Michael Allen Shaffer, 66, had the audacity to pass away April 7th, 2023.
Michael was born September 2nd, 1956 in Minneapolis Minnesota to the late Lucky and Bev Shaffer. He was raised in Minneapolis, but spent summers on his grandparents' rural farm outside of town to have more space to cause trouble.
He and his first wife were looking for a change when they threw a dart at a map one night that landed on Oregon. Thankfully the dart didn’t land any further west, he wasn’t one for open water, in fact the thought of it made him panic the way most of us react when we see a spider. Michael worked his way up at Viacom cable company, becoming the branch manager while raising his oldest daughter, C. Later, Michael would remarry and have a second daughter, RaeAnna. After many years of management, Michael decided he again wanted a change. He wanted to make a difference and do more than answer some emails and then go play golf for the day. After pretending to have years of experience and a masters degree in mental health, he anointed himself a mental health counselor. He quickly became a key player in the mental health wing of the retirement facility. It must take one to know one… He held other jobs since counseling. These employers probably checked their references more carefully, the internet was more common at this point.
Michael loved to golf, write short stories and poems; he was proud of his accepted submissions to Hallmark cards. He shared his love for starting campfires with his daughters (big ones ignited by gasoline that made our moms furious,) and Elvis Presley’s music. He loved visiting the beach and Detroit lake, but only to look at the water- not get in it.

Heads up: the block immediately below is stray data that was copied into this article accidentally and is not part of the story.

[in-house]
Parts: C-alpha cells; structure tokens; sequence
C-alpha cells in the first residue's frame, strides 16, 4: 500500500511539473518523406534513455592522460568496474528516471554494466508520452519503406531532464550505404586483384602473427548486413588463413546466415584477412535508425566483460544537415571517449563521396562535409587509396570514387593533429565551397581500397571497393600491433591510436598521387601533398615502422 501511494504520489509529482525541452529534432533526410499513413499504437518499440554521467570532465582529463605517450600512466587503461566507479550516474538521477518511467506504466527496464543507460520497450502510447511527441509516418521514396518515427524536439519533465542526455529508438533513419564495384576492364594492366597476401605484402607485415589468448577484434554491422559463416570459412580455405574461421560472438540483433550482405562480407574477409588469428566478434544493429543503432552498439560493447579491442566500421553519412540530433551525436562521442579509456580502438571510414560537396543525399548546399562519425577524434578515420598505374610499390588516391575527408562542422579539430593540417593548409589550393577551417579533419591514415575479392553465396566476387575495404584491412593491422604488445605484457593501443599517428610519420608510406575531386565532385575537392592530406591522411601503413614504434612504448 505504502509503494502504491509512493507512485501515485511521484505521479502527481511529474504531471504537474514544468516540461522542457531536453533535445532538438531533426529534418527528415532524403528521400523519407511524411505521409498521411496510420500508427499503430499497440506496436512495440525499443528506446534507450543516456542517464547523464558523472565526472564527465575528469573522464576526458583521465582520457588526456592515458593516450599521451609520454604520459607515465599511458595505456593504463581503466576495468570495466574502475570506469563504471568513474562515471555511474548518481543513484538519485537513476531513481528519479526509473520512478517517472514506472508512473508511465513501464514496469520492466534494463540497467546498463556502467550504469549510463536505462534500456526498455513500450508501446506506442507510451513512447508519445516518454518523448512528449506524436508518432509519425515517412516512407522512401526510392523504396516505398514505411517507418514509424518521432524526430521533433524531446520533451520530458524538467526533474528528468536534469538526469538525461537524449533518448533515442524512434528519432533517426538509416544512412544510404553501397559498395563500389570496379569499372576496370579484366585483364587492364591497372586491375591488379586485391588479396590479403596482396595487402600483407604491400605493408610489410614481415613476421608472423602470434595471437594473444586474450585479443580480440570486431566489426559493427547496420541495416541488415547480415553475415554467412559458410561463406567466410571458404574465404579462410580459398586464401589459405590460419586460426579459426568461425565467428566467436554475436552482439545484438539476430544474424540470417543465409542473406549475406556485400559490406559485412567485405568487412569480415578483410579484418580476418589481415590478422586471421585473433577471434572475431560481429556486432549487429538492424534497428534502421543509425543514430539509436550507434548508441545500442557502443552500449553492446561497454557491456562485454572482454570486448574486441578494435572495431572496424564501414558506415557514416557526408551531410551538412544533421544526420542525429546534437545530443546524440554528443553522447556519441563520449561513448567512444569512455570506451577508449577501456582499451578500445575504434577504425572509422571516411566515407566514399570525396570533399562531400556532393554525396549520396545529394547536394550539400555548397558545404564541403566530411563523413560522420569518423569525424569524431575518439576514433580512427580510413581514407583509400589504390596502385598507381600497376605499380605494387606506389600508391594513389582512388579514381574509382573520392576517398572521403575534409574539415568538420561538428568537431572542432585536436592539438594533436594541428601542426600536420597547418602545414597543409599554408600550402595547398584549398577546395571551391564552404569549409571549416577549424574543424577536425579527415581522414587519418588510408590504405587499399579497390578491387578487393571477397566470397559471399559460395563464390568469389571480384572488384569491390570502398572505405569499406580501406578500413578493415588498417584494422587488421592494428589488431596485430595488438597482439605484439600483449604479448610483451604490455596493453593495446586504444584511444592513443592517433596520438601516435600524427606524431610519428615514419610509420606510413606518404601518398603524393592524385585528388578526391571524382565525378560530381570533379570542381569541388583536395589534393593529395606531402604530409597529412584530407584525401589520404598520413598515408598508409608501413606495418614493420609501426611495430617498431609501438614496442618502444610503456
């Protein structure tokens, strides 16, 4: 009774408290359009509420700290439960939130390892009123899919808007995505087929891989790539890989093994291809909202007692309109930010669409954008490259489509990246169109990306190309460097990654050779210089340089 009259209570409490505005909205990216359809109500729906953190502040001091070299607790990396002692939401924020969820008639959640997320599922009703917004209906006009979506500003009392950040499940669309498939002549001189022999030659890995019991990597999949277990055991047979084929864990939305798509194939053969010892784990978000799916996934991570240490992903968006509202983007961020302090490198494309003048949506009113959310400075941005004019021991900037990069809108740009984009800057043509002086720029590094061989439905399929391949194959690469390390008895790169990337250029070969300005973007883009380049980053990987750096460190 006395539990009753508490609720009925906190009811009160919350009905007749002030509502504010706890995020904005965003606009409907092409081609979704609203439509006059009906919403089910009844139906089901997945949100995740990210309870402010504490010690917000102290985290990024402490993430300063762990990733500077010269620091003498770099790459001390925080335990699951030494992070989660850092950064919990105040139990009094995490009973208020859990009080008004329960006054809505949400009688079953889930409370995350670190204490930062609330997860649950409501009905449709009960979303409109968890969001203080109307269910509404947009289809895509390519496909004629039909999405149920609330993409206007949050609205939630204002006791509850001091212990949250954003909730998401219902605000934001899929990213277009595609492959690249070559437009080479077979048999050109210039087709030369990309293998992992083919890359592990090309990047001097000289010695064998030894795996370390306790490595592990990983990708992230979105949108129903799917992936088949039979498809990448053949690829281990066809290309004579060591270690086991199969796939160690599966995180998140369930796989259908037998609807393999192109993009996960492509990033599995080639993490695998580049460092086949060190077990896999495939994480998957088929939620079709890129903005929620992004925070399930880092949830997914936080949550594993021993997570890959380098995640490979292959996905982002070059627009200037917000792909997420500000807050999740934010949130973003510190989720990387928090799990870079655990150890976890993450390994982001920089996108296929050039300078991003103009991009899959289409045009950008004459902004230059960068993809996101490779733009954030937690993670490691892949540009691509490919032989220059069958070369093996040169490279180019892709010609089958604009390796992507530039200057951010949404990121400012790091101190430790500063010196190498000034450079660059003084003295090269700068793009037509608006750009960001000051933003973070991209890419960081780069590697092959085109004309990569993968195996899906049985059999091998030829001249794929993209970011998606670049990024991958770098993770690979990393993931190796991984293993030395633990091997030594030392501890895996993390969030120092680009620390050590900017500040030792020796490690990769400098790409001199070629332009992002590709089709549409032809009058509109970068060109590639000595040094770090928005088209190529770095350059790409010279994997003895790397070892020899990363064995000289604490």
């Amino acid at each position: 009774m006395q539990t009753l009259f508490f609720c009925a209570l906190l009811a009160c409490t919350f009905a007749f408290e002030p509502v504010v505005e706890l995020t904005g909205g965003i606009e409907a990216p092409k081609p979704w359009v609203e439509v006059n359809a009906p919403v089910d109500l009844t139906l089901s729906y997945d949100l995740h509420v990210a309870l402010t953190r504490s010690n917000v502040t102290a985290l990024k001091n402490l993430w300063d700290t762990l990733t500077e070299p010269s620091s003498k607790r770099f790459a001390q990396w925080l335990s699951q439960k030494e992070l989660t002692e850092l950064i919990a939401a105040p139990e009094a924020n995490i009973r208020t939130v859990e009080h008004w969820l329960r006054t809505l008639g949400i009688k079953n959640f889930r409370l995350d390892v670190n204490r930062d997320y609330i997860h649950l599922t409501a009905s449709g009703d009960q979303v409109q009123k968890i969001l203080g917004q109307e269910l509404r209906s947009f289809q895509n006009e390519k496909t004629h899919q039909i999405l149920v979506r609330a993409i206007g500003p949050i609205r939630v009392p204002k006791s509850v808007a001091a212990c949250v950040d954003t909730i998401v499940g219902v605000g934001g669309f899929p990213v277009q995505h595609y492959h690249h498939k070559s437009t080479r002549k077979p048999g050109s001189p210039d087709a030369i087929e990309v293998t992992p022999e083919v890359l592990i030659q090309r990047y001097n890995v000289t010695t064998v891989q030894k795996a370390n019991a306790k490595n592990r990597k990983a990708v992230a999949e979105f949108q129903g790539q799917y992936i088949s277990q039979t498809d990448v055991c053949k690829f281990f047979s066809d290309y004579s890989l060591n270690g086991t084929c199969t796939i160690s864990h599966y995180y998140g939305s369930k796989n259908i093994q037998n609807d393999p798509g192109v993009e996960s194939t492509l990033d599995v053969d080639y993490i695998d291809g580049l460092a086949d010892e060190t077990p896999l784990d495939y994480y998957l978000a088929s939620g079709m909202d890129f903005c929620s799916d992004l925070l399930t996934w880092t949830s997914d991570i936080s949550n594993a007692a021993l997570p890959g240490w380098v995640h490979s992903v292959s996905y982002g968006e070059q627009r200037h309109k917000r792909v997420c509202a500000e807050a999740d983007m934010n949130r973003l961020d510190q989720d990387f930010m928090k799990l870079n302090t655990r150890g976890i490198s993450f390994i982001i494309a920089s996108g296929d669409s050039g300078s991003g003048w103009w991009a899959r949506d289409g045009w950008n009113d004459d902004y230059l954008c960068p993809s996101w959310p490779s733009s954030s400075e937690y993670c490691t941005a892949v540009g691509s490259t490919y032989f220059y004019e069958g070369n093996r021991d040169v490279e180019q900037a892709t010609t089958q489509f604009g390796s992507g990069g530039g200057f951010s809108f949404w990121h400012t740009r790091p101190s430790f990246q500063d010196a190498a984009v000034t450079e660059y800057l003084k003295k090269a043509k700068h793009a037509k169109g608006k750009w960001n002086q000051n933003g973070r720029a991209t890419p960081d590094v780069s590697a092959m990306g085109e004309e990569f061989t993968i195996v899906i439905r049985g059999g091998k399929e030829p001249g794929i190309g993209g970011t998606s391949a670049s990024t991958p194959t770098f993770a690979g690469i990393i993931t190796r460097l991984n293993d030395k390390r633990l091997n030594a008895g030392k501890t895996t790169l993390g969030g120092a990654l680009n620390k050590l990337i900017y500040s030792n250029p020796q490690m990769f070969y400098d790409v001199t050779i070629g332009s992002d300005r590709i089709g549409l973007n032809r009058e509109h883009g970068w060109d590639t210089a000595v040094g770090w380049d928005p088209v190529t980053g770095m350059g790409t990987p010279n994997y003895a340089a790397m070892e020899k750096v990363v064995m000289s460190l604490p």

Michael is survived by his 2 daughters, C. and RaeAnna, his sisters Vicki, Sherrie, and sister-in-law Dee, 2 grandsons, and many nieces and nephews. As for his late grandparents Elmer and Jane, parents Lucky and Bev, and brother Randy… good luck with him, wherever you all end up. He missed you all dearly.
Michael passed in his home in Southern Oregon, where he spent his last years living minutes away from his youngest daughter. They would enjoy frequent dinners reminiscing, up until his very last evening.
It was his wish to not hold a funeral, they gave him the “heebie jeebies”. Instead, remember the good times and laugh.